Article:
27 Zuhineri, or "head twist". In executing this throw, a contestant may first push his opponent with his head against the latter's chest while holding onto his inner arm firmly with both hands. The essential point is that he must manage to get his head to the lower point of his opponent's body. When his head is low enough, he is in a position to be able to throw him by pulling his inner arm downward. This trick is usually employed by a smaller wrestler with a powerful hip, neck and arms.

Technique description with no illustration:

Sori, or "bending backward". By ducking, a contestant may get hold of the lower part of his opponent's body and throw him backward over his head by suddenly stretching himself backward. This method was popularly used in former days when the wrestling ring was not yet introduced, but it has almost gone out of fashion.

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I am posting a photo from Board of the Tourist Industry Japanese Government Railways (No. 34 in the Tourist Library series) titled Sumo – Japanese Wrestling by Kōzō Hikoyama (copyright 1940) that I referenced in my previous two posts.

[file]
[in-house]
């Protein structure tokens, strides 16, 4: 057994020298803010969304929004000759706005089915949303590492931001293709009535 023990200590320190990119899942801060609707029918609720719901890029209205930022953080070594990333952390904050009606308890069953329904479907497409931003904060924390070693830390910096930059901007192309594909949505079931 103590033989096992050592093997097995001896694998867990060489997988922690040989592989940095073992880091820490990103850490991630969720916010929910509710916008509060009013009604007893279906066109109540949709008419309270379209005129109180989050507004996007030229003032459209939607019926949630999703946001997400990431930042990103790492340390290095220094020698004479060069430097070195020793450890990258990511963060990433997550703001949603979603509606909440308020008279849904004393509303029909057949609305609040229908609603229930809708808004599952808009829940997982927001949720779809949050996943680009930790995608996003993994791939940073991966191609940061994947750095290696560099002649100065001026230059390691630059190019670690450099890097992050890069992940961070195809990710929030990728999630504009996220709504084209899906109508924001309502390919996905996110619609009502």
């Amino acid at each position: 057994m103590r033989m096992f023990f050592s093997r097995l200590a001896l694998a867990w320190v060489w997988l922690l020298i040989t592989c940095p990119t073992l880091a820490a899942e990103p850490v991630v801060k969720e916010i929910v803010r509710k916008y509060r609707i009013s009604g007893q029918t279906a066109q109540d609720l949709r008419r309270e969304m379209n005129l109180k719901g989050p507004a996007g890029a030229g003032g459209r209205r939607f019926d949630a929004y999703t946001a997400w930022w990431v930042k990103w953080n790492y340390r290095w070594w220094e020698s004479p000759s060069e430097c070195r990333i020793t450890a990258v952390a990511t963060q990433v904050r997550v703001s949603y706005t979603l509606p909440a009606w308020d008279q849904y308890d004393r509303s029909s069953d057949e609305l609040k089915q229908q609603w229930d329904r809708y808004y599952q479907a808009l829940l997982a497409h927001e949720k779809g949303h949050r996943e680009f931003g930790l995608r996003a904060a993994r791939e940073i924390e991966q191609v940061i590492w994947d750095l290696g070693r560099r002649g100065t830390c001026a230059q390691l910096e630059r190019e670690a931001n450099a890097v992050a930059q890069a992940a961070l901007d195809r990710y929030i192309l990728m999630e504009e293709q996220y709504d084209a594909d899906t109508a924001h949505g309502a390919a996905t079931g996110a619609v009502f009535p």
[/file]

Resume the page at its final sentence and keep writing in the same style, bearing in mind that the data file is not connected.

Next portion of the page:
While no exactly kimarite, I was interested in this illustration and the relevant text.  I was reminded of a bout in the latter half of the 1990's when Takanonami called a monoii.  At the time there was much discussion about the rare event.
The text and caption in this book makes it seem less uncommon.
I tried but could not identify the rikishi in the photo.
I was interested in the suspended basket of salt as well.
  p46%20illus%20w%20txt.jpg